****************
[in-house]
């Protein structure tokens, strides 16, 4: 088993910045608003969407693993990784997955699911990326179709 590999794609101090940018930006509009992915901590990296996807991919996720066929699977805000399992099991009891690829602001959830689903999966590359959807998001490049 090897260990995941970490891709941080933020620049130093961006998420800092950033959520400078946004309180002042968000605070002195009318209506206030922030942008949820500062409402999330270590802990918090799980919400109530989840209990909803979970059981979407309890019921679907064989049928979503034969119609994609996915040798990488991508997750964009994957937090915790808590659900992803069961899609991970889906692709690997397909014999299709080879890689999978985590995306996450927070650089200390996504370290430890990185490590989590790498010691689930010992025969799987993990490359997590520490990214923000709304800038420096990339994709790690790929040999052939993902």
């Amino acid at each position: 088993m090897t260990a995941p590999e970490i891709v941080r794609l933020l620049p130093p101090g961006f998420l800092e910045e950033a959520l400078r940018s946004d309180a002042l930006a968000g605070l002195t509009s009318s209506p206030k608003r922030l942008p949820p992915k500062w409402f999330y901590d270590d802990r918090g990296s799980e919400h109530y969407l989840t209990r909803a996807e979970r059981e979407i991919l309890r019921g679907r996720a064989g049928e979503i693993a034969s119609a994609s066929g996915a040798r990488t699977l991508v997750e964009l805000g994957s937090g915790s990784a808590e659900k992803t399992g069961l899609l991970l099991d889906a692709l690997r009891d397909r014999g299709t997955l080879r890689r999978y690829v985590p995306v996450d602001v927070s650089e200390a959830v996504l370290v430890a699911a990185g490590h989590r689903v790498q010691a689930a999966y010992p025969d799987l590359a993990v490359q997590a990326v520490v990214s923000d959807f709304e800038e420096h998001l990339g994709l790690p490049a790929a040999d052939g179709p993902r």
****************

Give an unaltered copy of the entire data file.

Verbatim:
[in-house]
């Protein structure tokens, strides 16, 4: 088993910045608003969407693993990784997955699911990326179709 590999794609101090940018930006509009992915901590990296996807991919996720066929699977805000399992099991009891690829602001959830689903999966590359959807998001490049 090897260990995941970490891709941080933020620049130093961006998420800092950033959520400078946004309180002042968000605070002195009318209506206030922030942008949820500062409402999330270590802990918090799980919400109530989840209990909803979970059981979407309890019921679907064989049928979503034969119609994609996915040798990488991508997750964009994957937090915790808590659900992803069961899609991970889906692709690997397909014999299709080879890689999978985590995306996450927070650089200390996504370290430890990185490590989590790498010691689930010992025969799987993990490359997590520490990214923000709304800038420096990339994709790690790929040999052939993902």
């Amino acid at each position: 088993m090897t260990a995941p590999e970490i891709v941080r794609l933020l620049p130093p101090g961006f998420l800092e910045e950033a959520l400078r940018s946004d309180a002042l930006a968000g605070l002195t509009s009318s209506p206030k608003r922030l942008p949820p992915k500062w409402f999330y901590d270590d802990r918090g990296s799980e919400h109530y969407l989840t209990r909803a996807e979970r059981e979407i991919l309890r019921g679907r996720a064989g049928e979503i693993a034969s119609a994609s066929g996915a040798r990488t699977l991508v997750e964009l805000g994957s937090g915790s990784a808590e659900k992803t399992g069961l899609l991970l099991d889906a692709l690997r009891d397909r014999g299709t997955l080879r890689r999978y690829v985590p995306v996450d602001v927070s650089e200390a959830v996504l370290v430890a699911a990185g490590h989590r689903v790498q010691a689930a999966y010992p025969d799987l590359a993990v490359q997590a990326v520490v990214s923000d959807f709304e800038e420096h998001l990339g994709l790690p490049a790929a040999d052939g179709p993902r």